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Why do only human apes ask questions?

Why haven’t apes used Sign Language to ask us a question?

What’s going on in the mind of a monkey? Can we ever find out? Research into the language of apes has scientists teaching sign language to the smartest primates to try to communicate. It turns out they are thinking a lot more than “I want a banana”. But they are not asking questions.

Chimpanzees, bonobos, gorillas, and orangoutangs have shown they can learn basic sign language and have a casual flow of conversation. Koko the gorilla, a famous ape based at a research facility outside Santa Cruz, California, has learned more than 1,000 words using a modified sign language. Koko described herself as a “Queen” with her first few words.

Her vocabulary compares to a 3-year-old child, but only through sign language. Is it even possible for apes to talk? Most say no, because their tongues and voice boxes don’t allow for complex sound creation like humans have. We can only wonder if they imagine the language in their heads while they communicate with sign language.

A bonobo called Kanzi participated in similar experiments and some patterns emerged. Kanzi understands more human language than any other non-human animal. Kanzi at 7 years old, answered hundreds of complex questions with a 70% success rate on the answers.

The language, however, was always simple. “I tickle”. “Chase hide”. “Chase bite”. There were never any full sentences or complete sentence structures. Chimpanzees like Lana, gorillas like Koko, and Bonobos like Kanzi, were all unable to string sentences together, but does this mean they can’t?


Do only humans have the capacity to ask questions?

Kenzi and other apes were able to understand questions and answer with basic sign language and single word answers or gestures. However they never asked questions themselves.

Professor and researcher, David Premack wrote, “Though she [Sarah the chimpanzee] understood the question, she did not herself ask any questions – unlike the child who asks interminable questions, such as What that? Who making noise? When Daddy come home? Me go Granny’s house? Where puppy? Sarah never delayed the departure of her trainer after her lessons by asking where the trainer was going, when she was returning, or anything else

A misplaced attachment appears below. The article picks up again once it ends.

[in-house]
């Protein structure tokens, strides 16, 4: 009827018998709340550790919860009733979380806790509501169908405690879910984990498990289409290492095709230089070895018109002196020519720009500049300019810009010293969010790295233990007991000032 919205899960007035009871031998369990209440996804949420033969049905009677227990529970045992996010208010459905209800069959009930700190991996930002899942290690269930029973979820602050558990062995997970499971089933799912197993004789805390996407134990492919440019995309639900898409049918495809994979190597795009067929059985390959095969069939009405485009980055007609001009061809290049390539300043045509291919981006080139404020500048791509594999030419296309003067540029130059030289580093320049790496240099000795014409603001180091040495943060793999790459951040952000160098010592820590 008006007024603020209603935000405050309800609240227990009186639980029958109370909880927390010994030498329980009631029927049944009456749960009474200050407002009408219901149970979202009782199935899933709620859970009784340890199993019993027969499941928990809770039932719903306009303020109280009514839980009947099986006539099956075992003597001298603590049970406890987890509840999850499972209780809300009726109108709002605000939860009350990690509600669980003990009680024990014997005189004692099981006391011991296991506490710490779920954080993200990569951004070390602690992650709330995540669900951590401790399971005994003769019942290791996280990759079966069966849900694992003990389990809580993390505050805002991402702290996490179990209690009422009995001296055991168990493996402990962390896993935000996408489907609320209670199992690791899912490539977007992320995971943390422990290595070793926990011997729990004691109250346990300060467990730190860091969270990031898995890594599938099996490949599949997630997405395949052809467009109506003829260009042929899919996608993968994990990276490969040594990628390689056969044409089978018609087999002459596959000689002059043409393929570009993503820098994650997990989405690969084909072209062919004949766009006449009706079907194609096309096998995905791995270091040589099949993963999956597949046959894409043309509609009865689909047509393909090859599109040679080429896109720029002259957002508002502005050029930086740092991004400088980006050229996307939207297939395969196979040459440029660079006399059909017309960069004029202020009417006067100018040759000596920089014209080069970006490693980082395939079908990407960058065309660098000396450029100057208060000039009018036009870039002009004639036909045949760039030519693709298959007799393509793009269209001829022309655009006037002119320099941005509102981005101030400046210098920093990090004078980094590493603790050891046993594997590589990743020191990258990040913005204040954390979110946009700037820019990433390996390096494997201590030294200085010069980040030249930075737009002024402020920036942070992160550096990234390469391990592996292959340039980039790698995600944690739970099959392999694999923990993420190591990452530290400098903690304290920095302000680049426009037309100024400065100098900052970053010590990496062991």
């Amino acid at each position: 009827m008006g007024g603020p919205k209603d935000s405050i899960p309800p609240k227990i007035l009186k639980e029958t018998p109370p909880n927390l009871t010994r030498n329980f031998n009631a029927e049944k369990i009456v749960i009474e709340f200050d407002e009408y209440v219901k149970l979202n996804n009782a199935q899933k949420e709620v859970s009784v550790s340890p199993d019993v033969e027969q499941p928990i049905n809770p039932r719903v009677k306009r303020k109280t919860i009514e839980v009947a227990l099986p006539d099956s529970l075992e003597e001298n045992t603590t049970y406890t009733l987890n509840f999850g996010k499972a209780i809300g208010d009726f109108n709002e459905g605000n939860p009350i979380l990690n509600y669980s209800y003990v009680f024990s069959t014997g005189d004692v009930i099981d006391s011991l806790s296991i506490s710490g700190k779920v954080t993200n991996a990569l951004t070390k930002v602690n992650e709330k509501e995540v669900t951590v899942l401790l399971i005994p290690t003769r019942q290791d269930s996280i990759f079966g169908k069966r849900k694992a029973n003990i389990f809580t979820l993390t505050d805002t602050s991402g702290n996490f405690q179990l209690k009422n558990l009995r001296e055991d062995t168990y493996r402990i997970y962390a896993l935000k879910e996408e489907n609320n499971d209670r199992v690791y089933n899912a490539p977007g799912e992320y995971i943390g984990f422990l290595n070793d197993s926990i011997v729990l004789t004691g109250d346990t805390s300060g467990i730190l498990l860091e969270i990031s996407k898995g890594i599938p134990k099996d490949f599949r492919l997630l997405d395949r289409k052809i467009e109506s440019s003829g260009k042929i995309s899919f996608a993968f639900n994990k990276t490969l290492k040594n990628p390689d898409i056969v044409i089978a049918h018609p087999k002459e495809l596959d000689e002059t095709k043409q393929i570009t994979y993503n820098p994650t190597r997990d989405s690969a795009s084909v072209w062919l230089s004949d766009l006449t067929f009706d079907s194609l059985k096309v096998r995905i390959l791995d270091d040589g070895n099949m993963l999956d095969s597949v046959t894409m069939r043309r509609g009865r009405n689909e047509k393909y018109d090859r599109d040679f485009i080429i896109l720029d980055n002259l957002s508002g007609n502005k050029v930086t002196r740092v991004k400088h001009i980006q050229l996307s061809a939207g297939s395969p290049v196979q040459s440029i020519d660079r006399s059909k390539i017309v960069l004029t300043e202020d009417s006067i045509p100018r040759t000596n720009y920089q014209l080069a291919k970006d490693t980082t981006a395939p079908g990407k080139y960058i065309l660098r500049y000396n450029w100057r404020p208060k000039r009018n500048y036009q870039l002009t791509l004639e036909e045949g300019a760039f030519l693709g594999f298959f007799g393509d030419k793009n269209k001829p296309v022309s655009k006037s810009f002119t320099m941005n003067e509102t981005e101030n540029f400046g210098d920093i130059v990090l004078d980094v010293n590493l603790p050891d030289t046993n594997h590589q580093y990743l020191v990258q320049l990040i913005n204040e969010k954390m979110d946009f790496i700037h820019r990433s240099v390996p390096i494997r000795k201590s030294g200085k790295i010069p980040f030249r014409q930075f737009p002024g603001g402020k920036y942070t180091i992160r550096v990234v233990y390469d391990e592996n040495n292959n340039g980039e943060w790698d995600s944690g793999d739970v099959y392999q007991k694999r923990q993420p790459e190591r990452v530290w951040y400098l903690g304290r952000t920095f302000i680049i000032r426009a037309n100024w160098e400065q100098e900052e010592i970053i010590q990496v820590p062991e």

Perhaps question asking requires a deeper level of self awareness that it seems only humans posses? Apes may understand that they exist. They may have the self awareness to know they are there. However it seems they don’t have that second level of meta awareness to know that they know that they are there.

This self awareness seems unique to humans. We know that we exist. We also know that we think we exist, and we can ask “why do we exist?”

It has been suggested that asking questions is probably the central cognitive element that distinguishes humans from animals. Others have considered that question asking may require a level of syntactic comprehension that is beyond an ape’s capability. However, human toddlers, as yet unable to form proper sentences, can ask questions using only intonation. It has been widely accepted that even babies can ask basic questions using intonation.


If asking questions is a human trait, what about Alex?

When working with Alex, a grey parrot, animal psychologist Irene Pepperberg found that Alex seemed to be an unusually smart parrot. Pepperberg said that Alex had learned to understand basic concepts like “bigger”, “smaller”, “same”, and “different”, amongst other basic distinctions. It was said that Alex had a two-year-old’s level of intelligence.

For example, when Alex was shown an object and was asked about its shape, colour, or material, he could label it correctly. He could describe a key as a key no matter what its size or colour, and could determine how the key was different from others. Most interestingly, when looking at a mirror, Alex asked what colour he was — and learned that he was grey. Alex remains the first and only non-human animal to have ever asked a question.


Does water have gravity?

We know children ask the most questions. It’s how they learn about the world. Animals, even the smartest of them, the great apes, learn by mimicry. They copy their mothers actions. When one ape learns to smash a nut with a rock, their baby does it too. Also called Social Learning, it is also the primary method by which small children learn, and also often the way most humans learn languages.

However, human children ask endless questions. My nephew is an avid question asker. He once asked my sister “what does vintage mean?” after she pointed out a vintage car. She replied “it means old or old fashioned, can you think of something vintage we have in the house?”. He replied, “Daddy?”.

Another question he’s asked is “Does water have gravity? Because if so, why do we float?”. These are real questions from my nephew. It shows that the human mind is a curious question asker from the moment we can speak.

We can only wonder how the great apes think. Do they ask themselves questions? Will they one day ask us important questions about our world, as we wonder about theirs? Maybe one day we’ll find out.

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